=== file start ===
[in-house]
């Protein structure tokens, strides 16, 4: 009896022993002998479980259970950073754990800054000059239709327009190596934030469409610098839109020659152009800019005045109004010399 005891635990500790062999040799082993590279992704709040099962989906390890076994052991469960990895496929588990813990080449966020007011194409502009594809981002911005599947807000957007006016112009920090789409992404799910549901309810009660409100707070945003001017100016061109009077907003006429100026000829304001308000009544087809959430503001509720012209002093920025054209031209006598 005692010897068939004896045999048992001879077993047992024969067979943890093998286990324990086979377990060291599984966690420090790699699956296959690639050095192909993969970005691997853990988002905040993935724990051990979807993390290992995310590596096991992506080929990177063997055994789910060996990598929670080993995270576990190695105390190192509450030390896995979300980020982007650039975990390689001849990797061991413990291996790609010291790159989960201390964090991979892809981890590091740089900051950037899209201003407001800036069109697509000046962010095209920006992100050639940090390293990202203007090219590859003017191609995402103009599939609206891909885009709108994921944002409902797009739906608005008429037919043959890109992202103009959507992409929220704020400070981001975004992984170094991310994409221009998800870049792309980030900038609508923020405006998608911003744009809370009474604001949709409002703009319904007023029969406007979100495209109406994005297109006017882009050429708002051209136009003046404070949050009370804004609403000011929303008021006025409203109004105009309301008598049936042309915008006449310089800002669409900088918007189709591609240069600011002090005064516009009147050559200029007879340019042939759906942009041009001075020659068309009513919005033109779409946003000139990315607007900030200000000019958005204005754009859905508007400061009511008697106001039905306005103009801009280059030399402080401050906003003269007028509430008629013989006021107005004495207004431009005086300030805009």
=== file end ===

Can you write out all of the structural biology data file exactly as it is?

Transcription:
[in-house]
């Protein structure tokens, strides 16, 4: 009896022993002998479980259970950073754990800054000059239709327009190596934030469409610098839109020659152009800019005045109004010399 005891635990500790062999040799082993590279992704709040099962989906390890076994052991469960990895496929588990813990080449966020007011194409502009594809981002911005599947807000957007006016112009920090789409992404799910549901309810009660409100707070945003001017100016061109009077907003006429100026000829304001308000009544087809959430503001509720012209002093920025054209031209006598 005692010897068939004896045999048992001879077993047992024969067979943890093998286990324990086979377990060291599984966690420090790699699956296959690639050095192909993969970005691997853990988002905040993935724990051990979807993390290992995310590596096991992506080929990177063997055994789910060996990598929670080993995270576990190695105390190192509450030390896995979300980020982007650039975990390689001849990797061991413990291996790609010291790159989960201390964090991979892809981890590091740089900051950037899209201003407001800036069109697509000046962010095209920006992100050639940090390293990202203007090219590859003017191609995402103009599939609206891909885009709108994921944002409902797009739906608005008429037919043959890109992202103009959507992409929220704020400070981001975004992984170094991310994409221009998800870049792309980030900038609508923020405006998608911003744009809370009474604001949709409002703009319904007023029969406007979100495209109406994005297109006017882009050429708002051209136009003046404070949050009370804004609403000011929303008021006025409203109004105009309301008598049936042309915008006449310089800002669409900088918007189709591609240069600011002090005064516009009147050559200029007879340019042939759906942009041009001075020659068309009513919005033109779409946003000139990315607007900030200000000019958005204005754009859905508007400061009511008697106001039905306005103009801009280059030399402080401050906003003269007028509430008629013989006021107005004495207004431009005086300030805009």